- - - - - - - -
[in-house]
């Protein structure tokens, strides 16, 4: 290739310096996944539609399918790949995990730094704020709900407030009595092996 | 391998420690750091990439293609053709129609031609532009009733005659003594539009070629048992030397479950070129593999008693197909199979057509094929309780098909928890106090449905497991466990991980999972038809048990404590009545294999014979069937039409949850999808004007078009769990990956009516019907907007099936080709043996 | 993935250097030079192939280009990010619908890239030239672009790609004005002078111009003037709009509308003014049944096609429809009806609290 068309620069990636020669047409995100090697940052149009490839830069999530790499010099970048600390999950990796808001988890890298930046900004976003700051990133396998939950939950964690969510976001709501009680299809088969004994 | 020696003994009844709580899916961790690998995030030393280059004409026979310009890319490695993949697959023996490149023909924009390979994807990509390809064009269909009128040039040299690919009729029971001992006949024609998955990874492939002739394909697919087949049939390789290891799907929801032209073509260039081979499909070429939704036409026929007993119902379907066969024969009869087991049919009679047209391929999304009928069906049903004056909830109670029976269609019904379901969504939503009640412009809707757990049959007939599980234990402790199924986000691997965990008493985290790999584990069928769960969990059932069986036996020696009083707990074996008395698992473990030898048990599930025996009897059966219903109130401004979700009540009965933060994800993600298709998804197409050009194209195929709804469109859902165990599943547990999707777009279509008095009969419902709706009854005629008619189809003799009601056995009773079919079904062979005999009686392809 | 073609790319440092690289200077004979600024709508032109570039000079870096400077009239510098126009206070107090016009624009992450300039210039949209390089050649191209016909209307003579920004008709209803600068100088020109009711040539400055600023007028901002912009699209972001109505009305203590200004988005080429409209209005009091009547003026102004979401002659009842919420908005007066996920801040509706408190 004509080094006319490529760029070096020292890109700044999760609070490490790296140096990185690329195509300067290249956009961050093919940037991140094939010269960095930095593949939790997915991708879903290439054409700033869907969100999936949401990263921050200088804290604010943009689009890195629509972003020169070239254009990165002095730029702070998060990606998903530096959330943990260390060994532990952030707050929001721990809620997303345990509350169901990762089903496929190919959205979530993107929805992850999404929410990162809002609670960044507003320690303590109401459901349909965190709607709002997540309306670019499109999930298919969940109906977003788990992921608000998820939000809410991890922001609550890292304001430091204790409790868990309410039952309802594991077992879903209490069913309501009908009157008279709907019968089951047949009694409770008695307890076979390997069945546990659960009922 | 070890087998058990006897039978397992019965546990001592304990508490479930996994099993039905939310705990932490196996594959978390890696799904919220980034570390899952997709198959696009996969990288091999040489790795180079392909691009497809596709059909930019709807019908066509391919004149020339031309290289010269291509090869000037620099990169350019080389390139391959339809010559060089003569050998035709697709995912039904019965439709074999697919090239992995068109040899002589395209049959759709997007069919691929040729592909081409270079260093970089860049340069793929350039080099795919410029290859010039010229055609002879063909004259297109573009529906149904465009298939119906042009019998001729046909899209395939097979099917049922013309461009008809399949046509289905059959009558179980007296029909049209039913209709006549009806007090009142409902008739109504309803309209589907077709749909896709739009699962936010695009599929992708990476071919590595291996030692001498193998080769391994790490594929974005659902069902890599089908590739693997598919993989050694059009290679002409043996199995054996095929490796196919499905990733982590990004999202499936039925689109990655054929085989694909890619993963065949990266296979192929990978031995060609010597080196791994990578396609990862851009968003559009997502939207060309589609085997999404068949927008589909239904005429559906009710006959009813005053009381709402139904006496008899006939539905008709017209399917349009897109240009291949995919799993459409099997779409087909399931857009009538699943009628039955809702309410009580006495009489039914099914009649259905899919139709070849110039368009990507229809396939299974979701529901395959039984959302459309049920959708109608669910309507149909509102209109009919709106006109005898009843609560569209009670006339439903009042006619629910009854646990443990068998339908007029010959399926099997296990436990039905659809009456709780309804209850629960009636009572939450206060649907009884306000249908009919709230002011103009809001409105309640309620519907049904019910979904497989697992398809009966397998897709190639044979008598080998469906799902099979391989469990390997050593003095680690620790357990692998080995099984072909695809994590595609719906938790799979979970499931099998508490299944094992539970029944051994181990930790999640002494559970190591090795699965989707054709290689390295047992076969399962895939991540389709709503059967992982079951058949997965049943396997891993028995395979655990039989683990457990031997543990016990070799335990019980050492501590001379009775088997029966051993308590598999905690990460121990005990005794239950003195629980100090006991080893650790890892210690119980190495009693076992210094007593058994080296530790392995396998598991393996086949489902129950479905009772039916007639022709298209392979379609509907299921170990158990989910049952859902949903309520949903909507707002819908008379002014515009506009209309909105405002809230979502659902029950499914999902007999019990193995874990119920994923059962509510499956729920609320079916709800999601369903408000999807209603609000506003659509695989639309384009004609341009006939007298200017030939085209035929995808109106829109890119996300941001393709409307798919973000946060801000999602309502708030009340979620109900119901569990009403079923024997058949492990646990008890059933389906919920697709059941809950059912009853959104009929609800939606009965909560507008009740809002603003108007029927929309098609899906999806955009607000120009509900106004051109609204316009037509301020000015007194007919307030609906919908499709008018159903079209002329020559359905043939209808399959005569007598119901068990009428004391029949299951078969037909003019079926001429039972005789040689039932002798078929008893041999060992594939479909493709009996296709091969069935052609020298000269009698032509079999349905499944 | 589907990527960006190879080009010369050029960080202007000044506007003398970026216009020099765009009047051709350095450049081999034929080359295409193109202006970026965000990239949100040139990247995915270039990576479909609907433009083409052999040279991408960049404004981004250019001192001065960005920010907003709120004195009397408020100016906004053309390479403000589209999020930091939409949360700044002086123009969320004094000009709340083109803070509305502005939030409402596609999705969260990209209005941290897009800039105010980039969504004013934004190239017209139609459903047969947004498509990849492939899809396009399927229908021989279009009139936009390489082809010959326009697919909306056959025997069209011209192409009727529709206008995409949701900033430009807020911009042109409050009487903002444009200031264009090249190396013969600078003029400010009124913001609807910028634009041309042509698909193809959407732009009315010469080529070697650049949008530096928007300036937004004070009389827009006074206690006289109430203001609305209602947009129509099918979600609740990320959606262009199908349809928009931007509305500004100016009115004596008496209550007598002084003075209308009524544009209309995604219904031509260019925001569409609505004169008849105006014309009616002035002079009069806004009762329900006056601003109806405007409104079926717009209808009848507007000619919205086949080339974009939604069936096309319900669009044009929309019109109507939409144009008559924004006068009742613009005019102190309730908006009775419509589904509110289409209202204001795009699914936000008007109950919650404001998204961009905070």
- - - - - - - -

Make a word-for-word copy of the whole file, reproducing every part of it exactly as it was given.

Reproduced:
[in-house]
């Protein structure tokens, strides 16, 4: 290739310096996944539609399918790949995990730094704020709900407030009595092996 | 391998420690750091990439293609053709129609031609532009009733005659003594539009070629048992030397479950070129593999008693197909199979057509094929309780098909928890106090449905497991466990991980999972038809048990404590009545294999014979069937039409949850999808004007078009769990990956009516019907907007099936080709043996 | 993935250097030079192939280009990010619908890239030239672009790609004005002078111009003037709009509308003014049944096609429809009806609290 068309620069990636020669047409995100090697940052149009490839830069999530790499010099970048600390999950990796808001988890890298930046900004976003700051990133396998939950939950964690969510976001709501009680299809088969004994 | 020696003994009844709580899916961790690998995030030393280059004409026979310009890319490695993949697959023996490149023909924009390979994807990509390809064009269909009128040039040299690919009729029971001992006949024609998955990874492939002739394909697919087949049939390789290891799907929801032209073509260039081979499909070429939704036409026929007993119902379907066969024969009869087991049919009679047209391929999304009928069906049903004056909830109670029976269609019904379901969504939503009640412009809707757990049959007939599980234990402790199924986000691997965990008493985290790999584990069928769960969990059932069986036996020696009083707990074996008395698992473990030898048990599930025996009897059966219903109130401004979700009540009965933060994800993600298709998804197409050009194209195929709804469109859902165990599943547990999707777009279509008095009969419902709706009854005629008619189809003799009601056995009773079919079904062979005999009686392809 | 073609790319440092690289200077004979600024709508032109570039000079870096400077009239510098126009206070107090016009624009992450300039210039949209390089050649191209016909209307003579920004008709209803600068100088020109009711040539400055600023007028901002912009699209972001109505009305203590200004988005080429409209209005009091009547003026102004979401002659009842919420908005007066996920801040509706408190 004509080094006319490529760029070096020292890109700044999760609070490490790296140096990185690329195509300067290249956009961050093919940037991140094939010269960095930095593949939790997915991708879903290439054409700033869907969100999936949401990263921050200088804290604010943009689009890195629509972003020169070239254009990165002095730029702070998060990606998903530096959330943990260390060994532990952030707050929001721990809620997303345990509350169901990762089903496929190919959205979530993107929805992850999404929410990162809002609670960044507003320690303590109401459901349909965190709607709002997540309306670019499109999930298919969940109906977003788990992921608000998820939000809410991890922001609550890292304001430091204790409790868990309410039952309802594991077992879903209490069913309501009908009157008279709907019968089951047949009694409770008695307890076979390997069945546990659960009922 | 070890087998058990006897039978397992019965546990001592304990508490479930996994099993039905939310705990932490196996594959978390890696799904919220980034570390899952997709198959696009996969990288091999040489790795180079392909691009497809596709059909930019709807019908066509391919004149020339031309290289010269291509090869000037620099990169350019080389390139391959339809010559060089003569050998035709697709995912039904019965439709074999697919090239992995068109040899002589395209049959759709997007069919691929040729592909081409270079260093970089860049340069793929350039080099795919410029290859010039010229055609002879063909004259297109573009529906149904465009298939119906042009019998001729046909899209395939097979099917049922013309461009008809399949046509289905059959009558179980007296029909049209039913209709006549009806007090009142409902008739109504309803309209589907077709749909896709739009699962936010695009599929992708990476071919590595291996030692001498193998080769391994790490594929974005659902069902890599089908590739693997598919993989050694059009290679002409043996199995054996095929490796196919499905990733982590990004999202499936039925689109990655054929085989694909890619993963065949990266296979192929990978031995060609010597080196791994990578396609990862851009968003559009997502939207060309589609085997999404068949927008589909239904005429559906009710006959009813005053009381709402139904006496008899006939539905008709017209399917349009897109240009291949995919799993459409099997779409087909399931857009009538699943009628039955809702309410009580006495009489039914099914009649259905899919139709070849110039368009990507229809396939299974979701529901395959039984959302459309049920959708109608669910309507149909509102209109009919709106006109005898009843609560569209009670006339439903009042006619629910009854646990443990068998339908007029010959399926099997296990436990039905659809009456709780309804209850629960009636009572939450206060649907009884306000249908009919709230002011103009809001409105309640309620519907049904019910979904497989697992398809009966397998897709190639044979008598080998469906799902099979391989469990390997050593003095680690620790357990692998080995099984072909695809994590595609719906938790799979979970499931099998508490299944094992539970029944051994181990930790999640002494559970190591090795699965989707054709290689390295047992076969399962895939991540389709709503059967992982079951058949997965049943396997891993028995395979655990039989683990457990031997543990016990070799335990019980050492501590001379009775088997029966051993308590598999905690990460121990005990005794239950003195629980100090006991080893650790890892210690119980190495009693076992210094007593058994080296530790392995396998598991393996086949489902129950479905009772039916007639022709298209392979379609509907299921170990158990989910049952859902949903309520949903909507707002819908008379002014515009506009209309909105405002809230979502659902029950499914999902007999019990193995874990119920994923059962509510499956729920609320079916709800999601369903408000999807209603609000506003659509695989639309384009004609341009006939007298200017030939085209035929995808109106829109890119996300941001393709409307798919973000946060801000999602309502708030009340979620109900119901569990009403079923024997058949492990646990008890059933389906919920697709059941809950059912009853959104009929609800939606009965909560507008009740809002603003108007029927929309098609899906999806955009607000120009509900106004051109609204316009037509301020000015007194007919307030609906919908499709008018159903079209002329020559359905043939209808399959005569007598119901068990009428004391029949299951078969037909003019079926001429039972005789040689039932002798078929008893041999060992594939479909493709009996296709091969069935052609020298000269009698032509079999349905499944 | 589907990527960006190879080009010369050029960080202007000044506007003398970026216009020099765009009047051709350095450049081999034929080359295409193109202006970026965000990239949100040139990247995915270039990576479909609907433009083409052999040279991408960049404004981004250019001192001065960005920010907003709120004195009397408020100016906004053309390479403000589209999020930091939409949360700044002086123009969320004094000009709340083109803070509305502005939030409402596609999705969260990209209005941290897009800039105010980039969504004013934004190239017209139609459903047969947004498509990849492939899809396009399927229908021989279009009139936009390489082809010959326009697919909306056959025997069209011209192409009727529709206008995409949701900033430009807020911009042109409050009487903002444009200031264009090249190396013969600078003029400010009124913001609807910028634009041309042509698909193809959407732009009315010469080529070697650049949008530096928007300036937004004070009389827009006074206690006289109430203001609305209602947009129509099918979600609740990320959606262009199908349809928009931007509305500004100016009115004596008496209550007598002084003075209308009524544009209309995604219904031509260019925001569409609505004169008849105006014309009616002035002079009069806004009762329900006056601003109806405007409104079926717009209808009848507007000619919205086949080339974009939604069936096309319900669009044009929309019109109507939409144009008559924004006068009742613009005019102190309730908006009775419509589904509110289409209202204001795009699914936000008007109950919650404001998204961009905070």